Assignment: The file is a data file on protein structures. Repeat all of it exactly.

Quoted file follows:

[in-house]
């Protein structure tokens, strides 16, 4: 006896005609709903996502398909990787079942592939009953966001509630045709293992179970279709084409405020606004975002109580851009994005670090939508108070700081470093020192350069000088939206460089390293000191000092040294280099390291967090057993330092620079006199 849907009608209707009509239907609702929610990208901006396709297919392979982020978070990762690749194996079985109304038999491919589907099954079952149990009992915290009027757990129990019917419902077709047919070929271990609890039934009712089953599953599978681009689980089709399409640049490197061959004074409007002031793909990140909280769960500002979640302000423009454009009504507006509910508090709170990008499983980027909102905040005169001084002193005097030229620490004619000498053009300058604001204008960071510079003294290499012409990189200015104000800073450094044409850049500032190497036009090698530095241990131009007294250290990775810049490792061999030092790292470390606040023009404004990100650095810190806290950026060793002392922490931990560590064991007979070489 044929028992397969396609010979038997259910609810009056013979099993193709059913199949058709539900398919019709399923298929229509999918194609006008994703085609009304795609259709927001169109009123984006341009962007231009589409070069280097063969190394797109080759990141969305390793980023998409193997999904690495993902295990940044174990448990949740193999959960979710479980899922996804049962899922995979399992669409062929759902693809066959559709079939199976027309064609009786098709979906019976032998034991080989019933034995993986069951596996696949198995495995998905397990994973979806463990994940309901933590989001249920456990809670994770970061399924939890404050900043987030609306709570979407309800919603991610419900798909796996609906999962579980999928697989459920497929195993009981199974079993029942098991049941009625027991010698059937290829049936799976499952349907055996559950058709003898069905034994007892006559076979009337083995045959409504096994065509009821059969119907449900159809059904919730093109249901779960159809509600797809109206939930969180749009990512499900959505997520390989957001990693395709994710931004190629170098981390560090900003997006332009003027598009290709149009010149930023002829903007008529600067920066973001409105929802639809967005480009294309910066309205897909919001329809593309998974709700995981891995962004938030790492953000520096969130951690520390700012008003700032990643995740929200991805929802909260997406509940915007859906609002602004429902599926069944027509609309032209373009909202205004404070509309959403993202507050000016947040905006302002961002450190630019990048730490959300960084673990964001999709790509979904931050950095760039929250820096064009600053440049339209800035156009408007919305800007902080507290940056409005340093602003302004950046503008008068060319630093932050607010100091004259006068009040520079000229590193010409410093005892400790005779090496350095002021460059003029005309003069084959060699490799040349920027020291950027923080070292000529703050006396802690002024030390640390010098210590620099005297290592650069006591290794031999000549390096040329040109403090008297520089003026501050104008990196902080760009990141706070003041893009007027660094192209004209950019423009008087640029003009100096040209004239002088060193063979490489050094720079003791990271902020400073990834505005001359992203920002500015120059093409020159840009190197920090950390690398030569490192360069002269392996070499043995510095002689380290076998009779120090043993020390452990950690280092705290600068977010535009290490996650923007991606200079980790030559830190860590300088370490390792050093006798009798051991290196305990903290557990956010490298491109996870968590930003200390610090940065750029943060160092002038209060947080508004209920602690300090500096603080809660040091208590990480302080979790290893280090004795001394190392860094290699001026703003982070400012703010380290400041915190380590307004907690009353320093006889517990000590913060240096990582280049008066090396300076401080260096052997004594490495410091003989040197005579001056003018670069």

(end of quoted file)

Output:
[in-house]
């Protein structure tokens, strides 16, 4: 006896005609709903996502398909990787079942592939009953966001509630045709293992179970279709084409405020606004975002109580851009994005670090939508108070700081470093020192350069000088939206460089390293000191000092040294280099390291967090057993330092620079006199 849907009608209707009509239907609702929610990208901006396709297919392979982020978070990762690749194996079985109304038999491919589907099954079952149990009992915290009027757990129990019917419902077709047919070929271990609890039934009712089953599953599978681009689980089709399409640049490197061959004074409007002031793909990140909280769960500002979640302000423009454009009504507006509910508090709170990008499983980027909102905040005169001084002193005097030229620490004619000498053009300058604001204008960071510079003294290499012409990189200015104000800073450094044409850049500032190497036009090698530095241990131009007294250290990775810049490792061999030092790292470390606040023009404004990100650095810190806290950026060793002392922490931990560590064991007979070489 044929028992397969396609010979038997259910609810009056013979099993193709059913199949058709539900398919019709399923298929229509999918194609006008994703085609009304795609259709927001169109009123984006341009962007231009589409070069280097063969190394797109080759990141969305390793980023998409193997999904690495993902295990940044174990448990949740193999959960979710479980899922996804049962899922995979399992669409062929759902693809066959559709079939199976027309064609009786098709979906019976032998034991080989019933034995993986069951596996696949198995495995998905397990994973979806463990994940309901933590989001249920456990809670994770970061399924939890404050900043987030609306709570979407309800919603991610419900798909796996609906999962579980999928697989459920497929195993009981199974079993029942098991049941009625027991010698059937290829049936799976499952349907055996559950058709003898069905034994007892006559076979009337083995045959409504096994065509009821059969119907449900159809059904919730093109249901779960159809509600797809109206939930969180749009990512499900959505997520390989957001990693395709994710931004190629170098981390560090900003997006332009003027598009290709149009010149930023002829903007008529600067920066973001409105929802639809967005480009294309910066309205897909919001329809593309998974709700995981891995962004938030790492953000520096969130951690520390700012008003700032990643995740929200991805929802909260997406509940915007859906609002602004429902599926069944027509609309032209373009909202205004404070509309959403993202507050000016947040905006302002961002450190630019990048730490959300960084673990964001999709790509979904931050950095760039929250820096064009600053440049339209800035156009408007919305800007902080507290940056409005340093602003302004950046503008008068060319630093932050607010100091004259006068009040520079000229590193010409410093005892400790005779090496350095002021460059003029005309003069084959060699490799040349920027020291950027923080070292000529703050006396802690002024030390640390010098210590620099005297290592650069006591290794031999000549390096040329040109403090008297520089003026501050104008990196902080760009990141706070003041893009007027660094192209004209950019423009008087640029003009100096040209004239002088060193063979490489050094720079003791990271902020400073990834505005001359992203920002500015120059093409020159840009190197920090950390690398030569490192360069002269392996070499043995510095002689380290076998009779120090043993020390452990950690280092705290600068977010535009290490996650923007991606200079980790030559830190860590300088370490390792050093006798009798051991290196305990903290557990956010490298491109996870968590930003200390610090940065750029943060160092002038209060947080508004209920602690300090500096603080809660040091208590990480302080979790290893280090004795001394190392860094290699001026703003982070400012703010380290400041915190380590307004907690009353320093006889517990000590913060240096990582280049008066090396300076401080260096052997004594490495410091003989040197005579001056003018670069």